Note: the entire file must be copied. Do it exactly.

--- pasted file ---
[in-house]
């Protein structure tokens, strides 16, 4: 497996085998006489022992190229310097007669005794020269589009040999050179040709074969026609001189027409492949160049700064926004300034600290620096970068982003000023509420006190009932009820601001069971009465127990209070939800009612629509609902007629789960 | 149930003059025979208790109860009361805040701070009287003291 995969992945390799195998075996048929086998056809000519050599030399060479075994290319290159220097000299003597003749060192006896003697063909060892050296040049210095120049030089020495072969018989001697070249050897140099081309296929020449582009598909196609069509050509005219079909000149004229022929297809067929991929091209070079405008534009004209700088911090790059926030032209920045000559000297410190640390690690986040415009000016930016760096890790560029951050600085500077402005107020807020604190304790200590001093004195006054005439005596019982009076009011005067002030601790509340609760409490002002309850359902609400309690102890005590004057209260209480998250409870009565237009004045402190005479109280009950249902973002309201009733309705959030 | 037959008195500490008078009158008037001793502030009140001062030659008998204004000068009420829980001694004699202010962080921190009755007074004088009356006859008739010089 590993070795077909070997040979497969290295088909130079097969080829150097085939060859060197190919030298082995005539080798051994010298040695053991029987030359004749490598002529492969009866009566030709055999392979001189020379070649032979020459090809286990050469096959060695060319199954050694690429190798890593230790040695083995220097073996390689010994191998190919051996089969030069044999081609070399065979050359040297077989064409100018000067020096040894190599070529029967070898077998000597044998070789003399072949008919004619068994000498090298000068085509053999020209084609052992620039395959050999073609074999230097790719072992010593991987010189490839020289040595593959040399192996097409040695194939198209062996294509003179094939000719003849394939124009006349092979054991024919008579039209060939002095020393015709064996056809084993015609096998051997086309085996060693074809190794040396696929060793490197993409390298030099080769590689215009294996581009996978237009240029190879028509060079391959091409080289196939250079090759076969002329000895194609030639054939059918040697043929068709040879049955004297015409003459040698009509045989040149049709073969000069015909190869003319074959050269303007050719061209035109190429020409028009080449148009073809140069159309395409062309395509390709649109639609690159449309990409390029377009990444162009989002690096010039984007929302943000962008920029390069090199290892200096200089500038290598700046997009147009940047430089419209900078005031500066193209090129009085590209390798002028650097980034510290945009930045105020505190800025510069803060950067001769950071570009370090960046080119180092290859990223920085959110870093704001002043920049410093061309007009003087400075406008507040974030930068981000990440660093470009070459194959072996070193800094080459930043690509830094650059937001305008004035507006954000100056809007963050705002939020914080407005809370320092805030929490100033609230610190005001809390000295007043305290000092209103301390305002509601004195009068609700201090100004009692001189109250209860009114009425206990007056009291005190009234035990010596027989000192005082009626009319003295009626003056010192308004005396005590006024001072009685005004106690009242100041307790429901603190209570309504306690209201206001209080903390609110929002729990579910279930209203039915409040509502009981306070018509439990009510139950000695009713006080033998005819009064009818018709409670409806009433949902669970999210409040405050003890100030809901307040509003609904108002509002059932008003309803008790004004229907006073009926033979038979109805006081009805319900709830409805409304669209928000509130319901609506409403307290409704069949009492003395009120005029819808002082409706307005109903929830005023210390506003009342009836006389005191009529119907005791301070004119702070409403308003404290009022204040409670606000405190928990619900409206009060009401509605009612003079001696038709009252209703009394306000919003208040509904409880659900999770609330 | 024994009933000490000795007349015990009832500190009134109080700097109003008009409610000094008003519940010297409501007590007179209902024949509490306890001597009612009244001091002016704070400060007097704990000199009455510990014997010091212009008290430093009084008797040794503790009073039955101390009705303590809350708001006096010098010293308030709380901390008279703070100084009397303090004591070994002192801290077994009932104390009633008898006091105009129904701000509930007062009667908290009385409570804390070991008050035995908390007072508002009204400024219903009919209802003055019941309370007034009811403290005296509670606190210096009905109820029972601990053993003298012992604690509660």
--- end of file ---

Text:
[in-house]
């Protein structure tokens, strides 16, 4: 497996085998006489022992190229310097007669005794020269589009040999050179040709074969026609001189027409492949160049700064926004300034600290620096970068982003000023509420006190009932009820601001069971009465127990209070939800009612629509609902007629789960 | 149930003059025979208790109860009361805040701070009287003291 995969992945390799195998075996048929086998056809000519050599030399060479075994290319290159220097000299003597003749060192006896003697063909060892050296040049210095120049030089020495072969018989001697070249050897140099081309296929020449582009598909196609069509050509005219079909000149004229022929297809067929991929091209070079405008534009004209700088911090790059926030032209920045000559000297410190640390690690986040415009000016930016760096890790560029951050600085500077402005107020807020604190304790200590001093004195006054005439005596019982009076009011005067002030601790509340609760409490002002309850359902609400309690102890005590004057209260209480998250409870009565237009004045402190005479109280009950249902973002309201009733309705959030 | 037959008195500490008078009158008037001793502030009140001062030659008998204004000068009420829980001694004699202010962080921190009755007074004088009356006859008739010089 590993070795077909070997040979497969290295088909130079097969080829150097085939060859060197190919030298082995005539080798051994010298040695053991029987030359004749490598002529492969009866009566030709055999392979001189020379070649032979020459090809286990050469096959060695060319199954050694690429190798890593230790040695083995220097073996390689010994191998190919051996089969030069044999081609070399065979050359040297077989064409100018000067020096040894190599070529029967070898077998000597044998070789003399072949008919004619068994000498090298000068085509053999020209084609052992620039395959050999073609074999230097790719072992010593991987010189490839020289040595593959040399192996097409040695194939198209062996294509003179094939000719003849394939124009006349092979054991024919008579039209060939002095020393015709064996056809084993015609096998051997086309085996060693074809190794040396696929060793490197993409390298030099080769590689215009294996581009996978237009240029190879028509060079391959091409080289196939250079090759076969002329000895194609030639054939059918040697043929068709040879049955004297015409003459040698009509045989040149049709073969000069015909190869003319074959050269303007050719061209035109190429020409028009080449148009073809140069159309395409062309395509390709649109639609690159449309990409390029377009990444162009989002690096010039984007929302943000962008920029390069090199290892200096200089500038290598700046997009147009940047430089419209900078005031500066193209090129009085590209390798002028650097980034510290945009930045105020505190800025510069803060950067001769950071570009370090960046080119180092290859990223920085959110870093704001002043920049410093061309007009003087400075406008507040974030930068981000990440660093470009070459194959072996070193800094080459930043690509830094650059937001305008004035507006954000100056809007963050705002939020914080407005809370320092805030929490100033609230610190005001809390000295007043305290000092209103301390305002509601004195009068609700201090100004009692001189109250209860009114009425206990007056009291005190009234035990010596027989000192005082009626009319003295009626003056010192308004005396005590006024001072009685005004106690009242100041307790429901603190209570309504306690209201206001209080903390609110929002729990579910279930209203039915409040509502009981306070018509439990009510139950000695009713006080033998005819009064009818018709409670409806009433949902669970999210409040405050003890100030809901307040509003609904108002509002059932008003309803008790004004229907006073009926033979038979109805006081009805319900709830409805409304669209928000509130319901609506409403307290409704069949009492003395009120005029819808002082409706307005109903929830005023210390506003009342009836006389005191009529119907005791301070004119702070409403308003404290009022204040409670606000405190928990619900409206009060009401509605009612003079001696038709009252209703009394306000919003208040509904409880659900999770609330 | 024994009933000490000795007349015990009832500190009134109080700097109003008009409610000094008003519940010297409501007590007179209902024949509490306890001597009612009244001091002016704070400060007097704990000199009455510990014997010091212009008290430093009084008797040794503790009073039955101390009705303590809350708001006096010098010293308030709380901390008279703070100084009397303090004591070994002192801290077994009932104390009633008898006091105009129904701000509930007062009667908290009385409570804390070991008050035995908390007072508002009204400024219903009919209802003055019941309370007034009811403290005296509670606190210096009905109820029972601990053993003298012992604690509660």